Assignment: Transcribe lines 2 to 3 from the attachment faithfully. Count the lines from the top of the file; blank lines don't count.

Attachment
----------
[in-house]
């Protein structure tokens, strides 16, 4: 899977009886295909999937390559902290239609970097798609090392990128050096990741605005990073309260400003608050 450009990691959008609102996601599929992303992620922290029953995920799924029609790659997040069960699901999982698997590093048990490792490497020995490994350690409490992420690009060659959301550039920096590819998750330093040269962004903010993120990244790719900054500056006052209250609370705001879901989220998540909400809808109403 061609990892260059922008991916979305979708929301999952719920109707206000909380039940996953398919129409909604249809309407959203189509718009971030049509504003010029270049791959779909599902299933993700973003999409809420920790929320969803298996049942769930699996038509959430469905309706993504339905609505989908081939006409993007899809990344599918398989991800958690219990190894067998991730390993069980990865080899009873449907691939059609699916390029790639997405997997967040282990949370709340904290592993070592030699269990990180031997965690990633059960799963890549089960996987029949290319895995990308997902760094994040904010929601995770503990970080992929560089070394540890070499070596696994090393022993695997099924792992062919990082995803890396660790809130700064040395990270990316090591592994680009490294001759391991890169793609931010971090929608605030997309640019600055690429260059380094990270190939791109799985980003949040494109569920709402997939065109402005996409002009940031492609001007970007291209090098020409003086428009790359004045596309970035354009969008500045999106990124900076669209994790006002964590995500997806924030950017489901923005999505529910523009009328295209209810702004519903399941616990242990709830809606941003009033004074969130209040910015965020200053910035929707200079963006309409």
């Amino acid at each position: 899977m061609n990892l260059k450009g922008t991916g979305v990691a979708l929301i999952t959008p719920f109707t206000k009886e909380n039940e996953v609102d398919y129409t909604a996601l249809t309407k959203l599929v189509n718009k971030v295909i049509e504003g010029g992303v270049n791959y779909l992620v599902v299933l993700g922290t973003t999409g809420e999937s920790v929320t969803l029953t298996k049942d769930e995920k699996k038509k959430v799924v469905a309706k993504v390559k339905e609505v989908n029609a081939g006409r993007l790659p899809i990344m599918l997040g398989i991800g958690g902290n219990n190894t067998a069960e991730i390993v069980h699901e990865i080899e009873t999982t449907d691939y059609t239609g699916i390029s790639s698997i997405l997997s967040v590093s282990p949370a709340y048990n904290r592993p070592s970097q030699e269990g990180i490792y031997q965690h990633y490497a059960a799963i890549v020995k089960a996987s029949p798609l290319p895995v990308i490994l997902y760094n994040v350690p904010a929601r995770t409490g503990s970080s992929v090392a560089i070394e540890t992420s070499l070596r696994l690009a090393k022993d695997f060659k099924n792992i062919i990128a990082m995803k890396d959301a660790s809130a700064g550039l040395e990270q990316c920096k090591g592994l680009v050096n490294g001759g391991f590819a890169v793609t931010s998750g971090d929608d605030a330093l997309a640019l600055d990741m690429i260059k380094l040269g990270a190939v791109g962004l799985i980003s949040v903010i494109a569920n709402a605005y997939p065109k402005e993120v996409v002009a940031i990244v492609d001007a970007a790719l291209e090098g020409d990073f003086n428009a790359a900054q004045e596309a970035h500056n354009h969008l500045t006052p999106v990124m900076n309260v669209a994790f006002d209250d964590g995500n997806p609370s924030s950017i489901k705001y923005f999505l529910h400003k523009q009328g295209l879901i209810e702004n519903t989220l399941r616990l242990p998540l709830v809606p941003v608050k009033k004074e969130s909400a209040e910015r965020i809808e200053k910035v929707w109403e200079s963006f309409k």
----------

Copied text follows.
């Protein structure tokens, strides 16, 4: 899977009886295909999937390559902290239609970097798609090392990128050096990741605005990073309260400003608050 450009990691959008609102996601599929992303992620922290029953995920799924029609790659997040069960699901999982698997590093048990490792490497020995490994350690409490992420690009060659959301550039920096590819998750330093040269962004903010993120990244790719900054500056006052209250609370705001879901989220998540909400809808109403 061609990892260059922008991916979305979708929301999952719920109707206000909380039940996953398919129409909604249809309407959203189509718009971030049509504003010029270049791959779909599902299933993700973003999409809420920790929320969803298996049942769930699996038509959430469905309706993504339905609505989908081939006409993007899809990344599918398989991800958690219990190894067998991730390993069980990865080899009873449907691939059609699916390029790639997405997997967040282990949370709340904290592993070592030699269990990180031997965690990633059960799963890549089960996987029949290319895995990308997902760094994040904010929601995770503990970080992929560089070394540890070499070596696994090393022993695997099924792992062919990082995803890396660790809130700064040395990270990316090591592994680009490294001759391991890169793609931010971090929608605030997309640019600055690429260059380094990270190939791109799985980003949040494109569920709402997939065109402005996409002009940031492609001007970007291209090098020409003086428009790359004045596309970035354009969008500045999106990124900076669209994790006002964590995500997806924030950017489901923005999505529910523009009328295209209810702004519903399941616990242990709830809606941003009033004074969130209040910015965020200053910035929707200079963006309409």
């Amino acid at each position: 899977m061609n990892l260059k450009g922008t991916g979305v990691a979708l929301i999952t959008p719920f109707t206000k009886e909380n039940e996953v609102d398919y129409t909604a996601l249809t309407k959203l599929v189509n718009k971030v295909i049509e504003g010029g992303v270049n791959y779909l992620v599902v299933l993700g922290t973003t999409g809420e999937s920790v929320t969803l029953t298996k049942d769930e995920k699996k038509k959430v799924v469905a309706k993504v390559k339905e609505v989908n029609a081939g006409r993007l790659p899809i990344m599918l997040g398989i991800g958690g902290n219990n190894t067998a069960e991730i390993v069980h699901e990865i080899e009873t999982t449907d691939y059609t239609g699916i390029s790639s698997i997405l997997s967040v590093s282990p949370a709340y048990n904290r592993p070592s970097q030699e269990g990180i490792y031997q965690h990633y490497a059960a799963i890549v020995k089960a996987s029949p798609l290319p895995v990308i490994l997902y760094n994040v350690p904010a929601r995770t409490g503990s970080s992929v090392a560089i070394e540890t992420s070499l070596r696994l690009a090393k022993d695997f060659k099924n792992i062919i990128a990082m995803k890396d959301a660790s809130a700064g550039l040395e990270q990316c920096k090591g592994l680009v050096n490294g001759g391991f590819a890169v793609t931010s998750g971090d929608d605030a330093l997309a640019l600055d990741m690429i260059k380094l040269g990270a190939v791109g962004l799985i980003s949040v903010i494109a569920n709402a605005y997939p065109k402005e993120v996409v002009a940031i990244v492609d001007a970007a790719l291209e090098g020409d990073f003086n428009a790359a900054q004045e596309a970035h500056n354009h969008l500045t006052p999106v990124m900076n309260v669209a994790f006002d209250d964590g995500n997806p609370s924030s950017i489901k705001y923005f999505l529910h400003k523009q009328g295209l879901i209810e702004n519903t989220l399941r616990l242990p998540l709830v809606p941003v608050k009033k004074e969130s909400a209040e910015r965020i809808e200053k910035v929707w109403e200079s963006f309409k």